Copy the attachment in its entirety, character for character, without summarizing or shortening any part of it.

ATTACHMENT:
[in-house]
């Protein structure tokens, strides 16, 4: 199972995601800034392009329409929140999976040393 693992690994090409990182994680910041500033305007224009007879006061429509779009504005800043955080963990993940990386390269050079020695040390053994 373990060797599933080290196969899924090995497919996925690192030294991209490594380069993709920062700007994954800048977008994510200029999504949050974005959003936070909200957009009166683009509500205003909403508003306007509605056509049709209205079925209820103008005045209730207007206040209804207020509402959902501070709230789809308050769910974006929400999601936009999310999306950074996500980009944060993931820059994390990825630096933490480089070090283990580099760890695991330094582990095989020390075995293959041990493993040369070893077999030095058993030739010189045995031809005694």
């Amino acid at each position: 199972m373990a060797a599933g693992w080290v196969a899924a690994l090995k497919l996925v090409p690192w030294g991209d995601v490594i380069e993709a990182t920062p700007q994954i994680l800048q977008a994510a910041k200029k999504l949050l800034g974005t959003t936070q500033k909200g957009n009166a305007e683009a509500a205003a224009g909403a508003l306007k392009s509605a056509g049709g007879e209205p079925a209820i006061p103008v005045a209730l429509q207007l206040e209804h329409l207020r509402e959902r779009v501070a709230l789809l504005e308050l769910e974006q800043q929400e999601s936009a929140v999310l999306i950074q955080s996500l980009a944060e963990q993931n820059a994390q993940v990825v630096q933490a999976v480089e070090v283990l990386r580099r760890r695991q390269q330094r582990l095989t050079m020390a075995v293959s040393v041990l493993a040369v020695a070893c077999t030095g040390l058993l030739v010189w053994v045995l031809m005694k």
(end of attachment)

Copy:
[in-house]
């Protein structure tokens, strides 16, 4: 199972995601800034392009329409929140999976040393 693992690994090409990182994680910041500033305007224009007879006061429509779009504005800043955080963990993940990386390269050079020695040390053994 373990060797599933080290196969899924090995497919996925690192030294991209490594380069993709920062700007994954800048977008994510200029999504949050974005959003936070909200957009009166683009509500205003909403508003306007509605056509049709209205079925209820103008005045209730207007206040209804207020509402959902501070709230789809308050769910974006929400999601936009999310999306950074996500980009944060993931820059994390990825630096933490480089070090283990580099760890695991330094582990095989020390075995293959041990493993040369070893077999030095058993030739010189045995031809005694």
């Amino acid at each position: 199972m373990a060797a599933g693992w080290v196969a899924a690994l090995k497919l996925v090409p690192w030294g991209d995601v490594i380069e993709a990182t920062p700007q994954i994680l800048q977008a994510a910041k200029k999504l949050l800034g974005t959003t936070q500033k909200g957009n009166a305007e683009a509500a205003a224009g909403a508003l306007k392009s509605a056509g049709g007879e209205p079925a209820i006061p103008v005045a209730l429509q207007l206040e209804h329409l207020r509402e959902r779009v501070a709230l789809l504005e308050l769910e974006q800043q929400e999601s936009a929140v999310l999306i950074q955080s996500l980009a944060e963990q993931n820059a994390q993940v990825v630096q933490a999976v480089e070090v283990l990386r580099r760890r695991q390269q330094r582990l095989t050079m020390a075995v293959s040393v041990l493993a040369v020695a070893c077999t030095g040390l058993l030739v010189w053994v045995l031809m005694k």